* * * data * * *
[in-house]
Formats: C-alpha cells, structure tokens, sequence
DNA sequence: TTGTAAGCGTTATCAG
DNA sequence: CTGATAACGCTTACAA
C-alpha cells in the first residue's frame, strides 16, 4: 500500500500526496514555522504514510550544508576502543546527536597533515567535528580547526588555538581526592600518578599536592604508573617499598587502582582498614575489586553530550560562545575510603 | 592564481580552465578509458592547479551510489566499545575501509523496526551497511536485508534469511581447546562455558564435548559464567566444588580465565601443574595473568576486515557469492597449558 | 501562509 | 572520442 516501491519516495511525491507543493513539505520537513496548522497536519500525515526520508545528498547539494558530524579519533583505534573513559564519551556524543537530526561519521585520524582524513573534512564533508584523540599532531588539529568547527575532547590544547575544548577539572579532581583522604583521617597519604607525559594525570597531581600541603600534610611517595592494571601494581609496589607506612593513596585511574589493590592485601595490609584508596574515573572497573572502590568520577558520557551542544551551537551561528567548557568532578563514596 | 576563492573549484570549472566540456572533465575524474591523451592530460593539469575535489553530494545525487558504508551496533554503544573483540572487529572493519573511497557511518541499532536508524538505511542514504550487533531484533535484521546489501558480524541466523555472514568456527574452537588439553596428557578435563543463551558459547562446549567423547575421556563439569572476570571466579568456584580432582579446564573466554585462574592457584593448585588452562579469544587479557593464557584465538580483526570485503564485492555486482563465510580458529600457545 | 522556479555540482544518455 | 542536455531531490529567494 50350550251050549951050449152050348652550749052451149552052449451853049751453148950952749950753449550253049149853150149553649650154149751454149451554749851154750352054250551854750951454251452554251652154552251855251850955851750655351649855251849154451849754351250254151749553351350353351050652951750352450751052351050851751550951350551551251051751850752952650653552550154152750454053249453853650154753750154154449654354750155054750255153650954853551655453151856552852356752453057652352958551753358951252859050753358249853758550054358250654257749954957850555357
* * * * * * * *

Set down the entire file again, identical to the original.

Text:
[in-house]
Formats: C-alpha cells, structure tokens, sequence
DNA sequence: TTGTAAGCGTTATCAG
DNA sequence: CTGATAACGCTTACAA
C-alpha cells in the first residue's frame, strides 16, 4: 500500500500526496514555522504514510550544508576502543546527536597533515567535528580547526588555538581526592600518578599536592604508573617499598587502582582498614575489586553530550560562545575510603 | 592564481580552465578509458592547479551510489566499545575501509523496526551497511536485508534469511581447546562455558564435548559464567566444588580465565601443574595473568576486515557469492597449558 | 501562509 | 572520442 516501491519516495511525491507543493513539505520537513496548522497536519500525515526520508545528498547539494558530524579519533583505534573513559564519551556524543537530526561519521585520524582524513573534512564533508584523540599532531588539529568547527575532547590544547575544548577539572579532581583522604583521617597519604607525559594525570597531581600541603600534610611517595592494571601494581609496589607506612593513596585511574589493590592485601595490609584508596574515573572497573572502590568520577558520557551542544551551537551561528567548557568532578563514596 | 576563492573549484570549472566540456572533465575524474591523451592530460593539469575535489553530494545525487558504508551496533554503544573483540572487529572493519573511497557511518541499532536508524538505511542514504550487533531484533535484521546489501558480524541466523555472514568456527574452537588439553596428557578435563543463551558459547562446549567423547575421556563439569572476570571466579568456584580432582579446564573466554585462574592457584593448585588452562579469544587479557593464557584465538580483526570485503564485492555486482563465510580458529600457545 | 522556479555540482544518455 | 542536455531531490529567494 50350550251050549951050449152050348652550749052451149552052449451853049751453148950952749950753449550253049149853150149553649650154149751454149451554749851154750352054250551854750951454251452554251652154552251855251850955851750655351649855251849154451849754351250254151749553351350353351050652951750352450751052351050851751550951350551551251051751850752952650653552550154152750454053249453853650154753750154154449654354750155054750255153650954853551655453151856552852356752453057652352958551753358951252859050753358249853758550054358250654257749954957850555357